Networking Through the Pandemic

Sure, it’s much harder to network when most business events are cancelled and we need social distancing. So, let’s look in the rear view mirror for a change and get back to ‘old school basics’.

Networking is all about sharing information. In 1982, John Naisbitt defined it in ‘MegaTrends’ as the ‘exchange of ideas, information and resources’. That’s where it all starts. Nothing new, trendy, high tech or sexy.

That information exchange can be a means to an end or an end in itself. As an end in itself, Joe might be looking for a new accountant specializing in small businesses in his area and Gina might provide contact information for her accountant. The networking process can stop at this information exchange level, as Joe has accomplished his specific information objective.

As a means to an end, that exchange of information could grow into a viable business relationship over time. That relationship could, in turn, lead to referrals, recommendations and new business for both Joe and Gina.

Networking is also about helping other people or asking other people for help. The two are separate concepts – meeting people who can help you with your networking information goals to learn something to help you work faster, cheaper, smarter or cheaper. Or, meeting people who you can help accomplish their goals. It’s an ‘or‘, not an ‘and’.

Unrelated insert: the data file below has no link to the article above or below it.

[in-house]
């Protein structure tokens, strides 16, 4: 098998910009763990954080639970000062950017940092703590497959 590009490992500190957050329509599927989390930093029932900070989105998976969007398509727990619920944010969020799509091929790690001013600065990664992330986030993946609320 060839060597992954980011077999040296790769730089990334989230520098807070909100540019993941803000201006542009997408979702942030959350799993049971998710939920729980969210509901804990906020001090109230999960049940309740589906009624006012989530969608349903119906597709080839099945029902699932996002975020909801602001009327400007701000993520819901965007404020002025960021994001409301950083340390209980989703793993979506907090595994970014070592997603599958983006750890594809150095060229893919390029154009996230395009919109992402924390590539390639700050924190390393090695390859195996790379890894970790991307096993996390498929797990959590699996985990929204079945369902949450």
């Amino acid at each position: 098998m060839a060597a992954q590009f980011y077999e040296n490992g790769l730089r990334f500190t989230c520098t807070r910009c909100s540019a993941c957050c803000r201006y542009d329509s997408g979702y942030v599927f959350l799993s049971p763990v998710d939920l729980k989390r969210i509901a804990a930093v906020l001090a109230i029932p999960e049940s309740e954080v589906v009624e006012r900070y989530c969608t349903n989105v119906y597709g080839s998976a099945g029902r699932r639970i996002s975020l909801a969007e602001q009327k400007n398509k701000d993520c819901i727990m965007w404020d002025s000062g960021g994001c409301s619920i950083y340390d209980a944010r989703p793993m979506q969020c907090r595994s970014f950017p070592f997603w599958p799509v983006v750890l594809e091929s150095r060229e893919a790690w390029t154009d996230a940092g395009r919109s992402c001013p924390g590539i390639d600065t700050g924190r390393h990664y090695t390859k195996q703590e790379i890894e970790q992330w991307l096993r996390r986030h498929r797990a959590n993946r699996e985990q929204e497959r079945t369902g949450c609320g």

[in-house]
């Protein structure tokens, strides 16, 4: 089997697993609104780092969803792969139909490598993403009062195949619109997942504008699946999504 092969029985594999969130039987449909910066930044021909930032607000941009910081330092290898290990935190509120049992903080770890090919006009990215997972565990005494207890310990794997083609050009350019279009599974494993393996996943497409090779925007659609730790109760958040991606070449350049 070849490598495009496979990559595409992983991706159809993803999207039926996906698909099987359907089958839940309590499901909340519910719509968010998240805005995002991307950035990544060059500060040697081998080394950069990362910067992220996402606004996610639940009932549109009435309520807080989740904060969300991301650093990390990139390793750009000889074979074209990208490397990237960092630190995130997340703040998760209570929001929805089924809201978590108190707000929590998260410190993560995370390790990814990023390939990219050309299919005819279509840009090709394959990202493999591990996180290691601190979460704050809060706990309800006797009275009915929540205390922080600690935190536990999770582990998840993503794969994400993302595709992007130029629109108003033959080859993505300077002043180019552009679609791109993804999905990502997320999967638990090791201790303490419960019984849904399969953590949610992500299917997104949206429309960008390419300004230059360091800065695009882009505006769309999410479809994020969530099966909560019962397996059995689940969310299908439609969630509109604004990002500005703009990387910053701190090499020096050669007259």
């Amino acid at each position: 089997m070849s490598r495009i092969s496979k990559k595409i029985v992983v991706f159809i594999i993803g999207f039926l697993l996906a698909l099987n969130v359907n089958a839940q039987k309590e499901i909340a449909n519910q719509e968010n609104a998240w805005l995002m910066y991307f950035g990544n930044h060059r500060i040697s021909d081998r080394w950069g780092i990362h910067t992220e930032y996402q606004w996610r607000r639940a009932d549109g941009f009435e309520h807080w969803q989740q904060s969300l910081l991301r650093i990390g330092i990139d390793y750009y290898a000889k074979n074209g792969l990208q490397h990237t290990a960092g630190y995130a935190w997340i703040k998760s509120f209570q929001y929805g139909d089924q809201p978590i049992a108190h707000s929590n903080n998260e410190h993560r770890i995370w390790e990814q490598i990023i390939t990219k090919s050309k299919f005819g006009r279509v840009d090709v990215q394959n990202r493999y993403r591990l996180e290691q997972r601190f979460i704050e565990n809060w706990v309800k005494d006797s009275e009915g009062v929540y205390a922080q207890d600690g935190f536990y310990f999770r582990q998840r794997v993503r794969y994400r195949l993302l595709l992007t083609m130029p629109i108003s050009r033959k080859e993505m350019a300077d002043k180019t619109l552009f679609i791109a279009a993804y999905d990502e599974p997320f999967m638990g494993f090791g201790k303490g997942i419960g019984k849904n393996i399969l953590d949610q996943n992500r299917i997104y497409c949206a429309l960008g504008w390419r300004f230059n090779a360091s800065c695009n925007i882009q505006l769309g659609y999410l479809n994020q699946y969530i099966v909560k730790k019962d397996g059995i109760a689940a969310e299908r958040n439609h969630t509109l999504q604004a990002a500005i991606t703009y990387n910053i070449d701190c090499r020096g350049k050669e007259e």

That all said, the current pandemic generates a huge amount of information you can seek or share regarding surviving this crisis – best practices for working from home, local and national sources of relief and funding, office sanitizing firms, creative ideas for refocusing your business, etc.

Instead of networking with strangers you meet at business events, which we generally recommend, the pandemic suggests you network with people you already know by phone, email or text. These interactions should be simpler, easier and shorter. You can start with a brief ‘how’re ya doin’ and then seek the information you need. For example, you could ask if they know of business interruption insurance policies that don’t exclude pandemics. A simple exchange of information can follow and end with a suggestion to get together when life is back to normal-ish.

The longer you practice ‘virtual networking’ the more you might realize that it’s faster, easier, cheaper and potentially better than the conventional schmoozing at chamber meetings. And the ‘only network with strangers’ concept can come into play virtually by asking people in your network to recommend others they know who you could talk to.

So, with a little refocused effort, you can successfully network through the pandemic and live to tell about it.